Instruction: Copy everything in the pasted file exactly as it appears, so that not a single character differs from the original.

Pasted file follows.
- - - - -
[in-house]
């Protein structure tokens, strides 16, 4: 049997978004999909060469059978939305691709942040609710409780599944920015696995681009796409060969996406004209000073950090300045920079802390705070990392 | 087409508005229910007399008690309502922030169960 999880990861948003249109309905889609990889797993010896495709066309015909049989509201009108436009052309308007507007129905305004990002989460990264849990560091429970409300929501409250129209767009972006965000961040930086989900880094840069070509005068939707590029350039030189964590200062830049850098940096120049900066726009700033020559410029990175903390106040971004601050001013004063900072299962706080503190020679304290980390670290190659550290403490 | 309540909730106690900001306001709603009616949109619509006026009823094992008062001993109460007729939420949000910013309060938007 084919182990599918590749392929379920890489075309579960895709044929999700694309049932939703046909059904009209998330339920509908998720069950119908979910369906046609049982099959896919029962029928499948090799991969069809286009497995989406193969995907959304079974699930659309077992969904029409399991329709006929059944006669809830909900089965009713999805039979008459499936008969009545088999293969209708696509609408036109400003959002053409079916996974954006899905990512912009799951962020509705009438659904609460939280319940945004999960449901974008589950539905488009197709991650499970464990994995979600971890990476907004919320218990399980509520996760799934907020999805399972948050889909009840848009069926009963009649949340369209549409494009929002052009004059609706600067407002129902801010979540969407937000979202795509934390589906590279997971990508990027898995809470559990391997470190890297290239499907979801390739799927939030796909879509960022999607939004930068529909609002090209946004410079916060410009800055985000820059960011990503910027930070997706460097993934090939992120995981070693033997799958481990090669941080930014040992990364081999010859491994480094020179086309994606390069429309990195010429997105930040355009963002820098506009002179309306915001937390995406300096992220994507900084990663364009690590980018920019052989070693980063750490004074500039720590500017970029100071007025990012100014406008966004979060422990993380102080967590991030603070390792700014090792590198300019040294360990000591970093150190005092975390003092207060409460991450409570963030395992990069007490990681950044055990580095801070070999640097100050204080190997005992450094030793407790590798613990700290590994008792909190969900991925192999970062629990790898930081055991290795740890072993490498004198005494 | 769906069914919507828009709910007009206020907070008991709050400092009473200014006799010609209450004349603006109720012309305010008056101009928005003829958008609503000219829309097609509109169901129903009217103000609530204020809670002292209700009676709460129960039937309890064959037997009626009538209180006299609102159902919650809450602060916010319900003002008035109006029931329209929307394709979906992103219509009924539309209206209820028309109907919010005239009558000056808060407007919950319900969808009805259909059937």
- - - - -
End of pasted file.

[in-house]
């Protein structure tokens, strides 16, 4: 049997978004999909060469059978939305691709942040609710409780599944920015696995681009796409060969996406004209000073950090300045920079802390705070990392 | 087409508005229910007399008690309502922030169960 999880990861948003249109309905889609990889797993010896495709066309015909049989509201009108436009052309308007507007129905305004990002989460990264849990560091429970409300929501409250129209767009972006965000961040930086989900880094840069070509005068939707590029350039030189964590200062830049850098940096120049900066726009700033020559410029990175903390106040971004601050001013004063900072299962706080503190020679304290980390670290190659550290403490 | 309540909730106690900001306001709603009616949109619509006026009823094992008062001993109460007729939420949000910013309060938007 084919182990599918590749392929379920890489075309579960895709044929999700694309049932939703046909059904009209998330339920509908998720069950119908979910369906046609049982099959896919029962029928499948090799991969069809286009497995989406193969995907959304079974699930659309077992969904029409399991329709006929059944006669809830909900089965009713999805039979008459499936008969009545088999293969209708696509609408036109400003959002053409079916996974954006899905990512912009799951962020509705009438659904609460939280319940945004999960449901974008589950539905488009197709991650499970464990994995979600971890990476907004919320218990399980509520996760799934907020999805399972948050889909009840848009069926009963009649949340369209549409494009929002052009004059609706600067407002129902801010979540969407937000979202795509934390589906590279997971990508990027898995809470559990391997470190890297290239499907979801390739799927939030796909879509960022999607939004930068529909609002090209946004410079916060410009800055985000820059960011990503910027930070997706460097993934090939992120995981070693033997799958481990090669941080930014040992990364081999010859491994480094020179086309994606390069429309990195010429997105930040355009963002820098506009002179309306915001937390995406300096992220994507900084990663364009690590980018920019052989070693980063750490004074500039720590500017970029100071007025990012100014406008966004979060422990993380102080967590991030603070390792700014090792590198300019040294360990000591970093150190005092975390003092207060409460991450409570963030395992990069007490990681950044055990580095801070070999640097100050204080190997005992450094030793407790590798613990700290590994008792909190969900991925192999970062629990790898930081055991290795740890072993490498004198005494 | 769906069914919507828009709910007009206020907070008991709050400092009473200014006799010609209450004349603006109720012309305010008056101009928005003829958008609503000219829309097609509109169901129903009217103000609530204020809670002292209700009676709460129960039937309890064959037997009626009538209180006299609102159902919650809450602060916010319900003002008035109006029931329209929307394709979906992103219509009924539309209206209820028309109907919010005239009558000056808060407007919950319900969808009805259909059937």